Tesla sues Rivian over ‘disturbing pattern’ of alleged trade secret theft
Tesla says it has discovered a “disturbing pattern” of former employees who took confidential information and trade secrets on their way to new jobs at EV startup Rivian, according to a new lawsuit first reported by Bloomberg. Tesla even claims Rivian is “knowingly encouraging” this behavior, and it is seeking unspecified punitive damages for what it alleges is “despicable, wanton, oppressive, willful, malicious, [and] duplicitous” conduct. Rivian calls the allegations “baseless.”
Rivian is perhaps the richest EV startup in the world, having raised more than $5 billion in the last year and a half. It’s slated to start delivering a premium electric pickup truck in early 2021, ahead of when Tesla’s Cybertruck is supposed to hit the road. The company will also start selling an electric SUV at the same time. Rivian has hired some 2,400 employees ahead of this launch from top-flight companies across the automotive and tech industries, including 178 former Tesla workers, according to the lawsuit, with 70 making the jump directly.
The lawsuit, filed late last week, names four former Tesla employees and Rivian as defendants, though Tesla says it has identified additional people who may have also stolen and brought confidential company information to the EV startup.
“We admire Tesla for its leadership in resetting expectations of what an electric car can be,” a spokesperson for Rivian said in a statement. “Upon joining Rivian, we require all employees to confirm that they have not, and will not, introduce former employers’ intellectual property into Rivian systems. This suit’s allegations are baseless and run counter to Rivian’s culture, ethos and corporate policies.”
Tesla says two of the named defendants admitted to taking confidential information. One is Tami Pascale, who was a senior manager in Tesla’s staffing department. Tesla says that one day after Pascale signed Rivian’s offer letter, she “took at least ten confidential and proprietary documents from Tesla’s network,” including candidate lists, information about where the automaker finds potential hires, and a “detailed internal write-up of an executive level candidate.”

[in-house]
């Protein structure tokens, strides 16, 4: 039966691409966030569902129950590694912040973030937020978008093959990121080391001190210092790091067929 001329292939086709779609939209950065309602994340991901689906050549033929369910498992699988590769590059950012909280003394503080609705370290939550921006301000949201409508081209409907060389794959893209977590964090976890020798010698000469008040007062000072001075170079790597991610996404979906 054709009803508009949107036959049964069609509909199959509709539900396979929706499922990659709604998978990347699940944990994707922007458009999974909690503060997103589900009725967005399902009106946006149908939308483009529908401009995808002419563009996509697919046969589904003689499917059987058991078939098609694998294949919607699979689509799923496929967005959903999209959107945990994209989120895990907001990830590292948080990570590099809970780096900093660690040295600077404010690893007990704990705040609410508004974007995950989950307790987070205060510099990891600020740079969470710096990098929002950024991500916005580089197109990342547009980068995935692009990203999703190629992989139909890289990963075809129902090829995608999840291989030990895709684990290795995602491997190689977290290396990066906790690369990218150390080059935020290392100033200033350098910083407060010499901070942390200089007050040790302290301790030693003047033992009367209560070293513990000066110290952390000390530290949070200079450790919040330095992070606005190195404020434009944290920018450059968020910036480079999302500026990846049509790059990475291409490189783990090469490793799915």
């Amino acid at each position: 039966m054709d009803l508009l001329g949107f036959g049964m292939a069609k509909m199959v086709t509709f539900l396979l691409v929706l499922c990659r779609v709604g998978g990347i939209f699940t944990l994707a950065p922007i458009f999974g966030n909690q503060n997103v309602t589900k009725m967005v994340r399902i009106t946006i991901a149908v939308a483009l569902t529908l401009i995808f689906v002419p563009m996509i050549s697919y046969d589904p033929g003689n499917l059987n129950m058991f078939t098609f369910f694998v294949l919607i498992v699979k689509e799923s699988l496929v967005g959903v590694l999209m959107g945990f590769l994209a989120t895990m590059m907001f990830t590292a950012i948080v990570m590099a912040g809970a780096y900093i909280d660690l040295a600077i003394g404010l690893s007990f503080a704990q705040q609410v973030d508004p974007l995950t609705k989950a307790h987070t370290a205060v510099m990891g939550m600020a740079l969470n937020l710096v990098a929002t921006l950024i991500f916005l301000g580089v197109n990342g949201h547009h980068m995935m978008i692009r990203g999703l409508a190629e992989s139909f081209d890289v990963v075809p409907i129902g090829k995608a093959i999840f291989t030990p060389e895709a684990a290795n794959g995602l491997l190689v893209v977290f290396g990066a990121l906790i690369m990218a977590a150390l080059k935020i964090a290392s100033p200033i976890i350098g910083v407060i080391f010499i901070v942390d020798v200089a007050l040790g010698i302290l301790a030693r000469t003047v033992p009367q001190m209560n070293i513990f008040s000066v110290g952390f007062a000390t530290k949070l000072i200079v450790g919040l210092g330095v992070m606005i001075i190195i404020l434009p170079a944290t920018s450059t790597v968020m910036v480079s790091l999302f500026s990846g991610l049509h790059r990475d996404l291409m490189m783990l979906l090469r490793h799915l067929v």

Tesla says Pascale initially denied this when confronted by the company’s investigative team in early July, but that she ultimately “confessed to taking the confidential and proprietary documents.” Pascale allegedly did not agree to delete the files, though, and the company claims she still has her work laptop. Tesla says she shared the screen of her phone with one of the company’s investigators, and that when she was asked to search for the company’s name, “numerous files” were visible, but Pascale “abruptly ended the session.”
Jessica Siron, who was a manager in Tesla’s environmental, health, and safety department, allegedly sent documents to her personal Gmail account three days after signing an offer letter from Rivian. Tesla claims Siron initially denied doing this when confronted by its investigative team, but that she admitted to sending one document when pressed.
Tesla’s complaint is light on details about Rivian’s knowledge or encouragement of any wrongdoing, save for the case of Kim Wong, who was a staff recruiter at Tesla up until just a few weeks ago. Tesla claims Wong was contacted by a Rivian hiring manager who told her “Rivian did not have the recruiting templates, structures, formulas, or documents that would be needed” to grow the startup’s recruiting efforts, according to the complaint. The same day as that conversation, Tesla says Wong sent “at least sixteen highly confidential recruiting documents from Tesla’s network to her Gmail account,” including confidential Powerpoint presentations that contained details about the automaker’s recruiting and hiring process, as well as salary information.
Rivian’s associate general counsel, according to Tesla, took a “cavalier attitude” toward the accusations and “claimed that taking confidential information was common in the industry.” Rivian said it disagrees with this framing. “In good faith, we discussed with Tesla the seriousness with which we take any allegation. This document misrepresents a conversation between counsel,” the spokesperson said.
Tesla says in the lawsuit that it was able to figure all this out because its investigative team “recently acquired sophisticated electronic security monitoring tools.” Tesla’s investigative team has, over the years, been accused of hacking and spying on employees more than once.
Tesla’s lawsuit is just the latest in what has become a constant stream of trade secret fights among Silicon Valley transportation companies. Most notable was Waymo’s lawsuit against Uber, wherein it accused Anthony Levandowski of stealing troves of data about self-driving cars and conspiring with then-CEO Travis Kalanick to shepherd that data to Uber. (The suit was ultimately settled.)
This is not Tesla’s first trade secret suit, either. It recently settled a lawsuit against self-driving startup Zoox, which resulted in Zoox admitting that multiple employees it hired from Tesla arrived with stolen documents. In 2019, Tesla sued a former employee for allegedly taking trade secrets to Chinese EV startup XPeng. That lawsuit is entering the discovery phase, but the former employee already admitted in a court filing last year that he uploaded Autopilot source code to his personal iCloud account.
A former Apple employee was arrested in 2018 for allegedly stealing trade secrets as he tried to get a job with XPeng, too.